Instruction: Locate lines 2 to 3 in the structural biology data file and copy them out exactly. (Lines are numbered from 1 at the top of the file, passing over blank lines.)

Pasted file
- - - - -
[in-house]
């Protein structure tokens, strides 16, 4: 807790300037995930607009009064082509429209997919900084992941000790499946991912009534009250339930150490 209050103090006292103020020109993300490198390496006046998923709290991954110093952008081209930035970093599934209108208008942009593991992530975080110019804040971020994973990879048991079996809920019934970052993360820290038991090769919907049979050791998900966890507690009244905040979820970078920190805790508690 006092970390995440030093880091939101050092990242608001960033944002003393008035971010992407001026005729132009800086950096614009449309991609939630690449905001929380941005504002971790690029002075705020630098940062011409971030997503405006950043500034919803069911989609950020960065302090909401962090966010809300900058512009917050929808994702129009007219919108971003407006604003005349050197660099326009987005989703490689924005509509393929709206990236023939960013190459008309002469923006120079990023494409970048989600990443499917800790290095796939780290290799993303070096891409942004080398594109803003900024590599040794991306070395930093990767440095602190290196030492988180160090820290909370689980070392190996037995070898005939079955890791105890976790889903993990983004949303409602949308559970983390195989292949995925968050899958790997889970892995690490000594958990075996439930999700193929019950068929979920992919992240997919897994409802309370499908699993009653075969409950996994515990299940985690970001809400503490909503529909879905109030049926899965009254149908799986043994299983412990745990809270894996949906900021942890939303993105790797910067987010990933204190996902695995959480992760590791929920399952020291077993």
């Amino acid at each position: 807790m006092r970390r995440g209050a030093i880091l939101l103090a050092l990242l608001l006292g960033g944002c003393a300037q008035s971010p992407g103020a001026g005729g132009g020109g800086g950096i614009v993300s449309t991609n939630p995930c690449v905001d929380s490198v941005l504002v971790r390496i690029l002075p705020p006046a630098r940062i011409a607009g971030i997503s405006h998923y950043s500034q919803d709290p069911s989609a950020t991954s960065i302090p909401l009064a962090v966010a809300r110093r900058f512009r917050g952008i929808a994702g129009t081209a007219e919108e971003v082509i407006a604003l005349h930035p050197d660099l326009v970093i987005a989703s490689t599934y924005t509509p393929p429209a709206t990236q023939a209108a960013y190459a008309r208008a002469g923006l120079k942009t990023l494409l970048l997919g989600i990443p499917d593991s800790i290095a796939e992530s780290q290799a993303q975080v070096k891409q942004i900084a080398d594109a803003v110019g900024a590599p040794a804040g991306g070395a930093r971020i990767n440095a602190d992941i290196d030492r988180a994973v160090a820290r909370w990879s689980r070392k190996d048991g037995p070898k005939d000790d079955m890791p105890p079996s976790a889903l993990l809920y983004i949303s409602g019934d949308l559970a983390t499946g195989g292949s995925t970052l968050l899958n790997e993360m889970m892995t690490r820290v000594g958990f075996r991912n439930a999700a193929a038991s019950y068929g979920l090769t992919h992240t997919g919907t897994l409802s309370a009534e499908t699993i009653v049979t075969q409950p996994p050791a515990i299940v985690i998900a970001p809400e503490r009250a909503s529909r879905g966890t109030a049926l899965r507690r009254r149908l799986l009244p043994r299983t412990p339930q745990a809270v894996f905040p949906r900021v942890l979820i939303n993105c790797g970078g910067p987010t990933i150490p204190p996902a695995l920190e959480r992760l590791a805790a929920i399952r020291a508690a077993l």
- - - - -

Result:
């Protein structure tokens, strides 16, 4: 807790300037995930607009009064082509429209997919900084992941000790499946991912009534009250339930150490 209050103090006292103020020109993300490198390496006046998923709290991954110093952008081209930035970093599934209108208008942009593991992530975080110019804040971020994973990879048991079996809920019934970052993360820290038991090769919907049979050791998900966890507690009244905040979820970078920190805790508690 006092970390995440030093880091939101050092990242608001960033944002003393008035971010992407001026005729132009800086950096614009449309991609939630690449905001929380941005504002971790690029002075705020630098940062011409971030997503405006950043500034919803069911989609950020960065302090909401962090966010809300900058512009917050929808994702129009007219919108971003407006604003005349050197660099326009987005989703490689924005509509393929709206990236023939960013190459008309002469923006120079990023494409970048989600990443499917800790290095796939780290290799993303070096891409942004080398594109803003900024590599040794991306070395930093990767440095602190290196030492988180160090820290909370689980070392190996037995070898005939079955890791105890976790889903993990983004949303409602949308559970983390195989292949995925968050899958790997889970892995690490000594958990075996439930999700193929019950068929979920992919992240997919897994409802309370499908699993009653075969409950996994515990299940985690970001809400503490909503529909879905109030049926899965009254149908799986043994299983412990745990809270894996949906900021942890939303993105790797910067987010990933204190996902695995959480992760590791929920399952020291077993």
């Amino acid at each position: 807790m006092r970390r995440g209050a030093i880091l939101l103090a050092l990242l608001l006292g960033g944002c003393a300037q008035s971010p992407g103020a001026g005729g132009g020109g800086g950096i614009v993300s449309t991609n939630p995930c690449v905001d929380s490198v941005l504002v971790r390496i690029l002075p705020p006046a630098r940062i011409a607009g971030i997503s405006h998923y950043s500034q919803d709290p069911s989609a950020t991954s960065i302090p909401l009064a962090v966010a809300r110093r900058f512009r917050g952008i929808a994702g129009t081209a007219e919108e971003v082509i407006a604003l005349h930035p050197d660099l326009v970093i987005a989703s490689t599934y924005t509509p393929p429209a709206t990236q023939a209108a960013y190459a008309r208008a002469g923006l120079k942009t990023l494409l970048l997919g989600i990443p499917d593991s800790i290095a796939e992530s780290q290799a993303q975080v070096k891409q942004i900084a080398d594109a803003v110019g900024a590599p040794a804040g991306g070395a930093r971020i990767n440095a602190d992941i290196d030492r988180a994973v160090a820290r909370w990879s689980r070392k190996d048991g037995p070898k005939d000790d079955m890791p105890p079996s976790a889903l993990l809920y983004i949303s409602g019934d949308l559970a983390t499946g195989g292949s995925t970052l968050l899958n790997e993360m889970m892995t690490r820290v000594g958990f075996r991912n439930a999700a193929a038991s019950y068929g979920l090769t992919h992240t997919g919907t897994l409802s309370a009534e499908t699993i009653v049979t075969q409950p996994p050791a515990i299940v985690i998900a970001p809400e503490r009250a909503s529909r879905g966890t109030a049926l899965r507690r009254r149908l799986l009244p043994r299983t412990p339930q745990a809270v894996f905040p949906r900021v942890l979820i939303n993105c790797g970078g910067p987010t990933i150490p204190p996902a695995l920190e959480r992760l590791a805790a929920i399952r020291a508690a077993l």